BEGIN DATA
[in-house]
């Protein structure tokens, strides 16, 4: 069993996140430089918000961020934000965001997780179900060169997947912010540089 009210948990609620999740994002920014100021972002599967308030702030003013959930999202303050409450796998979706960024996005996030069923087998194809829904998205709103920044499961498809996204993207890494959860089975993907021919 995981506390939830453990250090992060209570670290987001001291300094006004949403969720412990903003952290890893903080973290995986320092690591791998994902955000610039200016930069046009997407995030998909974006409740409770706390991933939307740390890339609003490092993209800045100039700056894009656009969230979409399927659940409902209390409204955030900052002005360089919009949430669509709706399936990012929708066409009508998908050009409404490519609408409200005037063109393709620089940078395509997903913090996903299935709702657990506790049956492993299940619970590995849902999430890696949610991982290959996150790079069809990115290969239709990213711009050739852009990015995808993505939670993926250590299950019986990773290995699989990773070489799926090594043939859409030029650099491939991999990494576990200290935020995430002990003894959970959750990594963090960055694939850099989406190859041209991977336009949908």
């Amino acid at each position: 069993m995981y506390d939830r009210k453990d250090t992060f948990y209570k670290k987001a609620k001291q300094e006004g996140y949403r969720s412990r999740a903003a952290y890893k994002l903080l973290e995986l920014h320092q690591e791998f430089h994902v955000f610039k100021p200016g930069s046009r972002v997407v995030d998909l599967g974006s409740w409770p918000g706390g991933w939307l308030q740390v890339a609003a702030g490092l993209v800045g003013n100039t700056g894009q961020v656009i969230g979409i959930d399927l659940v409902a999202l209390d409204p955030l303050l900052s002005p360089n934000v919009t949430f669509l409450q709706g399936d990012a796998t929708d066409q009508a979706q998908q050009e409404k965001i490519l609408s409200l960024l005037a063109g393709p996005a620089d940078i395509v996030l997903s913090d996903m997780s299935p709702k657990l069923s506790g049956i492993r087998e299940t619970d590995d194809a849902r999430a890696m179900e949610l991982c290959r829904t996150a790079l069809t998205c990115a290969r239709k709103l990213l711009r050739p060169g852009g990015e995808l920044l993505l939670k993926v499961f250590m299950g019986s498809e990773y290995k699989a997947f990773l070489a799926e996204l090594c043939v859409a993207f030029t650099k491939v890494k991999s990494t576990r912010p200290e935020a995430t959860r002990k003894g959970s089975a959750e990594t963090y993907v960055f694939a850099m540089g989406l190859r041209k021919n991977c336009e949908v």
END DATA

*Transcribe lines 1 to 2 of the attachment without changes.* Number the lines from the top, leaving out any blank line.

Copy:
[in-house]
């Protein structure tokens, strides 16, 4: 069993996140430089918000961020934000965001997780179900060169997947912010540089 009210948990609620999740994002920014100021972002599967308030702030003013959930999202303050409450796998979706960024996005996030069923087998194809829904998205709103920044499961498809996204993207890494959860089975993907021919 995981506390939830453990250090992060209570670290987001001291300094006004949403969720412990903003952290890893903080973290995986320092690591791998994902955000610039200016930069046009997407995030998909974006409740409770706390991933939307740390890339609003490092993209800045100039700056894009656009969230979409399927659940409902209390409204955030900052002005360089919009949430669509709706399936990012929708066409009508998908050009409404490519609408409200005037063109393709620089940078395509997903913090996903299935709702657990506790049956492993299940619970590995849902999430890696949610991982290959996150790079069809990115290969239709990213711009050739852009990015995808993505939670993926250590299950019986990773290995699989990773070489799926090594043939859409030029650099491939991999990494576990200290935020995430002990003894959970959750990594963090960055694939850099989406190859041209991977336009949908």